This week 3 in a 4-part introduction to homebrewing. Beer Making 101 is for anyone interested in making your very own craft beer at home.  

Link to Week 1:
Link to Week 2 :

Week 3: The Magic of Fermentation

Now that your beer is in a dark, cozy corner of the house, here’s what’s going to happen over the next few days.


This process started when you pitched the yeast. This is why you had to aerate your wort. The yeast uses that oxygen to generate the requisite energy to reproduce and ferment. This will last about 4-8 hours. At this stage, no alcohol is produced. The yeast is producing water, flavors, and carbon dioxide.

Primary Fermentation

From here on in, the yeast doesn’t need oxygen. During this stage, the yeast will reproduce until it hits the ideal population needed to work its magic. You’ll see the yeast suspended in the wort for about 4-6 days. This is a good thing. It means the yeast is converting sugar to alcohol, carbon dioxide, and all the flavors your wort needs to taste like amazing beer. Once it’s done with this step, you’ll see what’s called “flocculation.” This means the yeast is running out of food and is preparing to go dormant, and begins to settle on the bottom of your carboy. At this point, you are ready to begin your second stage of fermentation.

Secondary Fermentation

When the fermentation slows (4-6 days), but before it completes, transfer the beer into the 1 gallon jug and allow fermentation to finish. Leave the beer for about two weeks. This will allow your finished beer to have more clarity and an overall better, purer flavor. All you need is a 1 gallon glass jug, screw cap with a hole, airlock and siphon setup to transfer the beer.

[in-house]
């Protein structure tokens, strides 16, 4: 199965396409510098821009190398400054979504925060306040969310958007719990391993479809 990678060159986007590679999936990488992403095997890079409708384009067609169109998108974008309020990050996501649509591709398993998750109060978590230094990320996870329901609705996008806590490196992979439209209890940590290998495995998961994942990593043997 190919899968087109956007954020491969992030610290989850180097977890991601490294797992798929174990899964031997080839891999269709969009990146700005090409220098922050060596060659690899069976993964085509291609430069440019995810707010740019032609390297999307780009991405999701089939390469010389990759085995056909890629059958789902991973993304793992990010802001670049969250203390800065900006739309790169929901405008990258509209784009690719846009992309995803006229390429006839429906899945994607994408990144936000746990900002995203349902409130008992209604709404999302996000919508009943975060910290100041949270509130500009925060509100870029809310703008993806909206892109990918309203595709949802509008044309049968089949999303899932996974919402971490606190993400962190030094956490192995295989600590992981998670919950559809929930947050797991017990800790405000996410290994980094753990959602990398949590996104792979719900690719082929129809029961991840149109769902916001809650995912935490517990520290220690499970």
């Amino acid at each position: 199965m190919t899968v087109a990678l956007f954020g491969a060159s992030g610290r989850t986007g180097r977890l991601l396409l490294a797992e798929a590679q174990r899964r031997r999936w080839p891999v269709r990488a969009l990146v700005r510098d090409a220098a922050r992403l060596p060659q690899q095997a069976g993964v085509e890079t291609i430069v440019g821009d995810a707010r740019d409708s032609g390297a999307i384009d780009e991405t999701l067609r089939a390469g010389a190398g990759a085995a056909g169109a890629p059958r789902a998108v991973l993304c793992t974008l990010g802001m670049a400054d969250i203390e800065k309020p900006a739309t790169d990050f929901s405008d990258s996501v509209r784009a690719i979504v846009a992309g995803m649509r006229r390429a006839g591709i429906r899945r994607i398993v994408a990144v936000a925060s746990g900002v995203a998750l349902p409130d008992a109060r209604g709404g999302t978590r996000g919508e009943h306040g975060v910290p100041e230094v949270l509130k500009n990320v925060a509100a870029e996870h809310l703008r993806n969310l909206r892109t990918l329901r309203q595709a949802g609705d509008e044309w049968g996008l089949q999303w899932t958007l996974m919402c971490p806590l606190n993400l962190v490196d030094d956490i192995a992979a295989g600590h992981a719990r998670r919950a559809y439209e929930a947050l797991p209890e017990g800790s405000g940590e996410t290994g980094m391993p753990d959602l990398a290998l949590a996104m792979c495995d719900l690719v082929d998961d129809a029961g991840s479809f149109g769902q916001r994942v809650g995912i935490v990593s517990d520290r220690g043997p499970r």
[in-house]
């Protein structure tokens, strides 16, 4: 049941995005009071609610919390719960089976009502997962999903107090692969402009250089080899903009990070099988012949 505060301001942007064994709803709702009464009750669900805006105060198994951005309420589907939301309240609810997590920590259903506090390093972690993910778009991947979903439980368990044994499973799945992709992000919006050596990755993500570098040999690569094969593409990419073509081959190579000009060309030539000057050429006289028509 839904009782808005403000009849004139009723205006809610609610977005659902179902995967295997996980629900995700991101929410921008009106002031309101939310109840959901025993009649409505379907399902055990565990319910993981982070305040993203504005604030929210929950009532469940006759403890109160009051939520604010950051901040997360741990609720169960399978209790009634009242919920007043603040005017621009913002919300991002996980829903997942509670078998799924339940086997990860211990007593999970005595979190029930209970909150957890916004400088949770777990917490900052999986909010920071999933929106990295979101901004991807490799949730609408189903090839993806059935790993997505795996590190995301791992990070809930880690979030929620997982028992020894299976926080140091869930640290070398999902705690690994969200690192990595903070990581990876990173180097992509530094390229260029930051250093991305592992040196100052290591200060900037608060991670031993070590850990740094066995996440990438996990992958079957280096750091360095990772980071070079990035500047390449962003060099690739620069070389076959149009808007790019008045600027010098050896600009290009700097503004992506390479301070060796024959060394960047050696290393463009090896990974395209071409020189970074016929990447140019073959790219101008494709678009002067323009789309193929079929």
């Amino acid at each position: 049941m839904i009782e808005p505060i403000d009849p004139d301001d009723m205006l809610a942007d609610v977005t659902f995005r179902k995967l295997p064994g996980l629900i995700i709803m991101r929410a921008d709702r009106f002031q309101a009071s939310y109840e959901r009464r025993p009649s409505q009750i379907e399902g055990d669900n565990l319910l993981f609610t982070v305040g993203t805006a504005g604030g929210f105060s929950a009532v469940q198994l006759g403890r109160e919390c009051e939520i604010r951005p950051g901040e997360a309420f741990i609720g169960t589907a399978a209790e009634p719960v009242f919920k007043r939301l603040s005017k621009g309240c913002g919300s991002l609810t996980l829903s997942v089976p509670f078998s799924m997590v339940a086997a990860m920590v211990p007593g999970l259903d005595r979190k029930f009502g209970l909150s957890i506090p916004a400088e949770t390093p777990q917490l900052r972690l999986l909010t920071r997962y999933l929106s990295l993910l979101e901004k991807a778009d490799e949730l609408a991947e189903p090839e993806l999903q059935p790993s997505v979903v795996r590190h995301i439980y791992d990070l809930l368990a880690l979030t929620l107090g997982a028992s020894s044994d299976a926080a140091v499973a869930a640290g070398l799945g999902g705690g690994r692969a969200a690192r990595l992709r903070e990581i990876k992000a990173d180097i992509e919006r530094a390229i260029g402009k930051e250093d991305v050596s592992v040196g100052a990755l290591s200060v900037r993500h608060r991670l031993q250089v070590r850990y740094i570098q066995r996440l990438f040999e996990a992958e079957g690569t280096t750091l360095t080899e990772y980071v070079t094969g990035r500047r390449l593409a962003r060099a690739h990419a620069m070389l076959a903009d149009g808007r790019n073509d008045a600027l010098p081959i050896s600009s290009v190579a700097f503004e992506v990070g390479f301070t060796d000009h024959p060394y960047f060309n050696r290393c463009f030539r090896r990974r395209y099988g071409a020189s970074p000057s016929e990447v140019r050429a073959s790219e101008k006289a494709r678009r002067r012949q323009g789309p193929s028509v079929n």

A bed of yeast will begin forming at the bottom of your carboy. That bed will begin to grow thicker and thicker. 

Fermentation Temperatures

Each beer is slightly different, the warmer the temperature of your beer at the start of fermentation, the faster the beer will begin to ferment. That might sound convenient, but if fermentation starts too quickly at too warm a temperature, you could increase the ester and diacetyl levels that can give unwanted flavors. If you store it at too cold a temperature, yeast activity may stop altogether. Our American Wheat Beer recipe will ferment happiest at a temperature of  64º – 72ºF.

Hang in there! you’re almost there! 

Next week – Week 4 Bottling (available May 27)